Life in the Iron Mills Themes
The setting of the iron mill and the squalid conditions in which Hugh and Deborah live provide the early-nineteenth-century backdrop to explore the living hell of the lives of the proletariat, many of whom have left Europe and Great Britain in hope of better lives. In the industrialized North of America, their lives are similar in many ways to slaves in the American South. As the wealthy entrepreneurs who own the factories of the industrial revolution prosper, the workers endure physically dangerous and soul-destroying servitude which denies their essential humanity. Davis hopes to point out that the disconnect between these two social classes is as incomprehensible as slavery in a nation that calls itself Christian. In fact, the only overtly Christian character is a Quaker woman who looks after Deborah and helps her lay Hugh decently to rest.
Hugh's artistry and desire to pursue it recognizes the paradox the arts often offers; he is capable of creating great beauty but cannot afford to live a life that would enable him to devote his life to it. Instead, he toils in a mill and is seen as an anomaly by both his co-workers and the affluent men who witness what he is capable of. His death is that of a despairing soul who has the imagination to understand what his life circumstances have denied him.
Deborah's theft and Hugh's complicity in keeping the money invites readers to contemplate questions about law and order versus justice. Few would agree that his excessive prison sentence is warranted for the damage done to Mitchell.
Themes and Meanings
Born into the upper middle class in the nineteenth century in the industrial city of Wheeling, Virginia, Rebecca Harding Davis witnessed huge influxes of immigrants and a corresponding rise in nativist movements. In “Life in the Iron Mills,” Davis responded to these social conditions by excoriating affluent classes for the oppression of factory workers and confronting readers with the grim conditions endured by laborers who produced the materials that helped build the new nation.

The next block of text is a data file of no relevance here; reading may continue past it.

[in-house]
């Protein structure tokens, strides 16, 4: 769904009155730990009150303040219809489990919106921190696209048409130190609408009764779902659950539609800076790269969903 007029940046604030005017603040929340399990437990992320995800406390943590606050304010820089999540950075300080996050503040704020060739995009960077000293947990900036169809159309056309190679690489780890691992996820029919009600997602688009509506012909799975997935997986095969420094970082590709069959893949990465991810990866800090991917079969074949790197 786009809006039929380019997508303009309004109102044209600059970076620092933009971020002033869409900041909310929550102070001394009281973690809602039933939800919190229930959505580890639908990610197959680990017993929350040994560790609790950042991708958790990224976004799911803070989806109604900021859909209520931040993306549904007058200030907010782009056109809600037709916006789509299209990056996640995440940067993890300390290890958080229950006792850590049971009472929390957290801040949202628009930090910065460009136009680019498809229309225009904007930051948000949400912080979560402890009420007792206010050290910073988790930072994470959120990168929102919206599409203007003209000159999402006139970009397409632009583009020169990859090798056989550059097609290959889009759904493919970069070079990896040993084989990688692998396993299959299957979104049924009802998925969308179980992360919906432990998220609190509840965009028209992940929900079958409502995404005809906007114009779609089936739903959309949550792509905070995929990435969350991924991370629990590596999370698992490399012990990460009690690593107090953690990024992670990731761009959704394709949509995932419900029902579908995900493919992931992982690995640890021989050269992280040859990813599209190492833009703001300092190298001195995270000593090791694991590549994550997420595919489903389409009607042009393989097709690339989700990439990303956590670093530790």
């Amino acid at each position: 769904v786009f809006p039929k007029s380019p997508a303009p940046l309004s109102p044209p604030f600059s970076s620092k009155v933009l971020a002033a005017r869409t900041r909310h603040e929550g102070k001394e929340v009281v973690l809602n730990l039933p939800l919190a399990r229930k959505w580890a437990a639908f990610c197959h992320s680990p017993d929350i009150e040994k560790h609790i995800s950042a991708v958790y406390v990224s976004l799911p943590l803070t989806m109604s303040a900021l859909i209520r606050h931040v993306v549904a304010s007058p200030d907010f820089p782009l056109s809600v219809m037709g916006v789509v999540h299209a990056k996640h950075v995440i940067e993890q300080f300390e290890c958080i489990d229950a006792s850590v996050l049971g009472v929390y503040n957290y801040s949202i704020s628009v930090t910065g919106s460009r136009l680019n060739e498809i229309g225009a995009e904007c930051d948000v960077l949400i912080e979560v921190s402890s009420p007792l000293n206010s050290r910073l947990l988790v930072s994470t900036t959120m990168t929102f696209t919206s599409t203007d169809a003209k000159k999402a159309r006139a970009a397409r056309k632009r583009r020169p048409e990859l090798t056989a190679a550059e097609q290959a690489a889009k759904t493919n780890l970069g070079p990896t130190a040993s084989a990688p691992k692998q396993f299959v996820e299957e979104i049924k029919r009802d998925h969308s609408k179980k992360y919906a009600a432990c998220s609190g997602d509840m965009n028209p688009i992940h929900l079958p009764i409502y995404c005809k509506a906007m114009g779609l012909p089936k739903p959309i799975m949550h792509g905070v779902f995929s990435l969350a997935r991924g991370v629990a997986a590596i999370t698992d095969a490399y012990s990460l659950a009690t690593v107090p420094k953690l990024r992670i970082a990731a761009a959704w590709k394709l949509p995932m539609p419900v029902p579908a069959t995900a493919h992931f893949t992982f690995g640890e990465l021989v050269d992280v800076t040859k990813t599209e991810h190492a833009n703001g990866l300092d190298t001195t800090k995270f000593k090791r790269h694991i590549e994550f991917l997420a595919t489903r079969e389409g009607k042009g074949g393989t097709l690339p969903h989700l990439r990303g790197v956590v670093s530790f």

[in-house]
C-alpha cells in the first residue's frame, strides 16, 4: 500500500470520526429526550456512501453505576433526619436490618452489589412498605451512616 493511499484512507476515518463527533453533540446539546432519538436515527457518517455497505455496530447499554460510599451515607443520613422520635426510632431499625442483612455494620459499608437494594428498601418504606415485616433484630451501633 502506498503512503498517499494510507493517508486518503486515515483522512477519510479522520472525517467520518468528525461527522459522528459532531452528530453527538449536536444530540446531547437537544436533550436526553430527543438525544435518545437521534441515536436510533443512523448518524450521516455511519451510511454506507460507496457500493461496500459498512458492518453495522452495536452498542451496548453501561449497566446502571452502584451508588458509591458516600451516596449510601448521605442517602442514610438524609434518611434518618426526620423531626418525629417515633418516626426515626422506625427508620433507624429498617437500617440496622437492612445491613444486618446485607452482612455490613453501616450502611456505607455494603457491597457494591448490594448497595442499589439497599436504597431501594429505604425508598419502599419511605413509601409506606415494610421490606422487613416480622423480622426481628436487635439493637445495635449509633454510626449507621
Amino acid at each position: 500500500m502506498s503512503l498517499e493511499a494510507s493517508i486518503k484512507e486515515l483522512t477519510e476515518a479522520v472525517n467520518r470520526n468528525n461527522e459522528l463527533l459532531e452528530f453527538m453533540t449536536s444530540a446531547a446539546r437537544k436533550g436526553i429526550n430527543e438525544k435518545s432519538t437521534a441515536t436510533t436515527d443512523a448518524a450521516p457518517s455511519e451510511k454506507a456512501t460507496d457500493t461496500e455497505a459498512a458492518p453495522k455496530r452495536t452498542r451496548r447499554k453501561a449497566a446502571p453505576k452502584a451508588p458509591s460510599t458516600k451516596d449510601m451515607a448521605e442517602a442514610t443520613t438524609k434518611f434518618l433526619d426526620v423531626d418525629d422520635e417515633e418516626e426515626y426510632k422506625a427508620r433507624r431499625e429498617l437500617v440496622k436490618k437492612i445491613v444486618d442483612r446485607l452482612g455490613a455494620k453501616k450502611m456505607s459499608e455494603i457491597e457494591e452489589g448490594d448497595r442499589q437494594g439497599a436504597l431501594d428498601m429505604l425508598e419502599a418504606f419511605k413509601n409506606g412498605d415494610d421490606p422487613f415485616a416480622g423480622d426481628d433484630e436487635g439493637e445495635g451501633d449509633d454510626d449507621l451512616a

Davis vividly illustrates class separation in antebellum America. Protections of the gentle life insulate the middle and upper classes from learning how immigrants live. Prosperous citizens live in separate areas of the city, communing with a nature unknown to laborers who are restricted to dank cellars and suffocating factories. The narrator repeatedly cajoles his auditor, and therefore the reader, to look at and digest the horrors. Even when they witness these realities, wealthy Americans cannot understand. The factory visitors, for example, exude a sense of superiority, embodying a well-deserved privilege. To them, the factory is a nightmarish inferno, and its workers are nothing more than brutes.
Davis contradicts notions that the United States welcomes newcomers and guarantees them limitless opportunity. The nation has long been described as a melting pot. By subjecting immigrants to a metaphoric smelting process, the United States purportedly removes Old World impurities, creating a finer metal. According to this model, men and women who possess ambition and drive will invariably prosper. Adherents to the American Dream are excused from any social obligation to help those in need because they are convinced that the poor have created their own miseries by falling short in their efforts to succeed. The factory visitors voice this philosophy; one proclaims that Hugh can make anything of himself. When Hugh asks for help, the men feel no responsibility for his condition and no need to provide assistance. As a result, the ironworker cannot succeed despite his remarkable talent and drive. Such portraits imply that the United States denies true justice to its people and that its wealthy citizens lack compassion.
People in nineteenth century America believed that capitalism was...
(The entire section is 952 words.)